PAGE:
The increasing severity and frequency of environmental climate-driven forest disturbances challenge the sustainable management and protection of forests in the United States (U.S.), and the benefits they provide to individuals and communities. Between 1985 and 2015, about 9 million acres of U.S. forest land was disturbed annually across the country. In the western U.S., wildfires, droughts, timber harvesting, and bark beetle outbreaks are the main drivers of tree mortality, loss of recreation opportunities, and water quantity. An understanding of the environmental and socioeconomic consequences of forest disturbances could improve the management and protection of public lands. This study provides monetized estimates of forest disturbances for two key areas of value: recreation and carbon storage. We estimate the monetary value of these ecosystem services and how they are affected by fire, drought or disease due to climate change. We employ benefit function transfer to estimate the economic value of forest ecosystem services – both market and non-market values. This information may improve stakeholders’ understanding of how heterogeneous forests disturbances affect economic and environmental processes at different temporal and spatial scales. The results could also inform the design of spatially targeted forest conservation, pest control, or fire suppression strategies to generate greater benefits to society.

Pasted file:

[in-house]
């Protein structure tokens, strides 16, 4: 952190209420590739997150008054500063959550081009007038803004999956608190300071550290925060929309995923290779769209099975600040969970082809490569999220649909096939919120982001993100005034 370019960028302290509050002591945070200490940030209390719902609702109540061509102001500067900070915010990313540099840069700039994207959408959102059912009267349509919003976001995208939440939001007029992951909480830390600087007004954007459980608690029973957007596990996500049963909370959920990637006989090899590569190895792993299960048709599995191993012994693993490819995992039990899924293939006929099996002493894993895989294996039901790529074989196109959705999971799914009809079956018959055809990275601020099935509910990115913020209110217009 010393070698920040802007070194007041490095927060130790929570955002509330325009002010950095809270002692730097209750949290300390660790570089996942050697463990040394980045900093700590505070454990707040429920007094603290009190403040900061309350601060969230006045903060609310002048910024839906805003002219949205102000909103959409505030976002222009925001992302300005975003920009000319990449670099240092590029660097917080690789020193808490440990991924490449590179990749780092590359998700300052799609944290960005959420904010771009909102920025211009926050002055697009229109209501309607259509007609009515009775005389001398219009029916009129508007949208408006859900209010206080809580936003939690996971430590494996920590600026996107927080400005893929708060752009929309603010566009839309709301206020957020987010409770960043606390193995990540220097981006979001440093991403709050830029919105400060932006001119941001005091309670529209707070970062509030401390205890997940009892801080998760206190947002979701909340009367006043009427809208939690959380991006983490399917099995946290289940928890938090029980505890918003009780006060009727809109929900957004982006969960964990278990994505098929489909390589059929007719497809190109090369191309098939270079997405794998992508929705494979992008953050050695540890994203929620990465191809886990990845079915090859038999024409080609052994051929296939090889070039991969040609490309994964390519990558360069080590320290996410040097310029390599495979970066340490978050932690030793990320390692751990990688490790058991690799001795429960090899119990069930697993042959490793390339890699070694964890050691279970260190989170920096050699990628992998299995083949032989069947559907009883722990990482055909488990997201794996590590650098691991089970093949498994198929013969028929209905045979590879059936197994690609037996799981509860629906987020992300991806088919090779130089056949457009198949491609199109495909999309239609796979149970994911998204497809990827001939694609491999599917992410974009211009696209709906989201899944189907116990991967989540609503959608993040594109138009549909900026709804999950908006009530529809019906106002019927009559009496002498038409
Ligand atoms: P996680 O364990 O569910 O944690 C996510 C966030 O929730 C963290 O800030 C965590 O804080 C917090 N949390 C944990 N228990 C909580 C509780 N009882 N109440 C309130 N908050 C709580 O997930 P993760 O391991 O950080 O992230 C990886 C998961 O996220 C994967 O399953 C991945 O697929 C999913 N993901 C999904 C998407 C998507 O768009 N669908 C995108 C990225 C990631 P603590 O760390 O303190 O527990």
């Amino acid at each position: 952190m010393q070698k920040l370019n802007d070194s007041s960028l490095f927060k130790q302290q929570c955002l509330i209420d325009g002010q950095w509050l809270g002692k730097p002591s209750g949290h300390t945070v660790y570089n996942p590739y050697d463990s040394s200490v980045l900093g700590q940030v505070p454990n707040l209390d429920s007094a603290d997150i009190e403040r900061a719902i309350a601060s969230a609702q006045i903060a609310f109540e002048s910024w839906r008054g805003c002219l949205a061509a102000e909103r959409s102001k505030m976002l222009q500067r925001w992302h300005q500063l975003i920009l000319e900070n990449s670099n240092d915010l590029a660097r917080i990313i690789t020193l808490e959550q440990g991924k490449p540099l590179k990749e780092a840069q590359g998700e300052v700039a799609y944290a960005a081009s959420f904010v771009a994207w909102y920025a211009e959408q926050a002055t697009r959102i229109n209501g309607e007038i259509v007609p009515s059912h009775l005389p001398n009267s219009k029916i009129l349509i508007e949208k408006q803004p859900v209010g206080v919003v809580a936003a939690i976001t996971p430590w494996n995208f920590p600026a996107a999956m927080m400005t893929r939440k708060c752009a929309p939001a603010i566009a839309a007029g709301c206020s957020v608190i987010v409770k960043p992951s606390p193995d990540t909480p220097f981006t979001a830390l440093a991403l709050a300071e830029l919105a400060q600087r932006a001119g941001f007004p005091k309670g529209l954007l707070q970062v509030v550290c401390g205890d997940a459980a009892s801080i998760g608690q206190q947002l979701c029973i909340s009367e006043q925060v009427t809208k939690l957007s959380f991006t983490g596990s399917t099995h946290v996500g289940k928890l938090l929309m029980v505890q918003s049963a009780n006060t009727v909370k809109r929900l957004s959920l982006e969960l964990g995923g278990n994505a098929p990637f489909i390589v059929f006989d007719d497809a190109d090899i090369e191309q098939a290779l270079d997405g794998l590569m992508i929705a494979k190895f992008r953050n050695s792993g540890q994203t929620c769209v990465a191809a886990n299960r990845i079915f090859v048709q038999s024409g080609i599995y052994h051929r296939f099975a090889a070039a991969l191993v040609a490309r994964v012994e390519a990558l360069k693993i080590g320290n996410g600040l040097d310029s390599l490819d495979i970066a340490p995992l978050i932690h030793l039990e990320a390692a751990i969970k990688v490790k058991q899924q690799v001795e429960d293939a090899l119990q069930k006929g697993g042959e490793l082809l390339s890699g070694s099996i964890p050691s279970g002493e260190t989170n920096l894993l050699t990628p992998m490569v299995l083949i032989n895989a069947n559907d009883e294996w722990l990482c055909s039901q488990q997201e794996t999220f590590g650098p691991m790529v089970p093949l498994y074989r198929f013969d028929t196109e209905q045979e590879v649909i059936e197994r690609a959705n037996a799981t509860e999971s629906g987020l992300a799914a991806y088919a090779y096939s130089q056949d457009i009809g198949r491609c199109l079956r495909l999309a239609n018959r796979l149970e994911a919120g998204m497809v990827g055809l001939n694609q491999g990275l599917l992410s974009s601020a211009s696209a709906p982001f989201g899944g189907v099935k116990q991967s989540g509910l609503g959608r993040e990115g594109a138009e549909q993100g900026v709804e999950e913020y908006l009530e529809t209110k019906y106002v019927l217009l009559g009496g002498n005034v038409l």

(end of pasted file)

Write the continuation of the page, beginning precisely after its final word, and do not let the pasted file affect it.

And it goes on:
No datasets are available for this submission.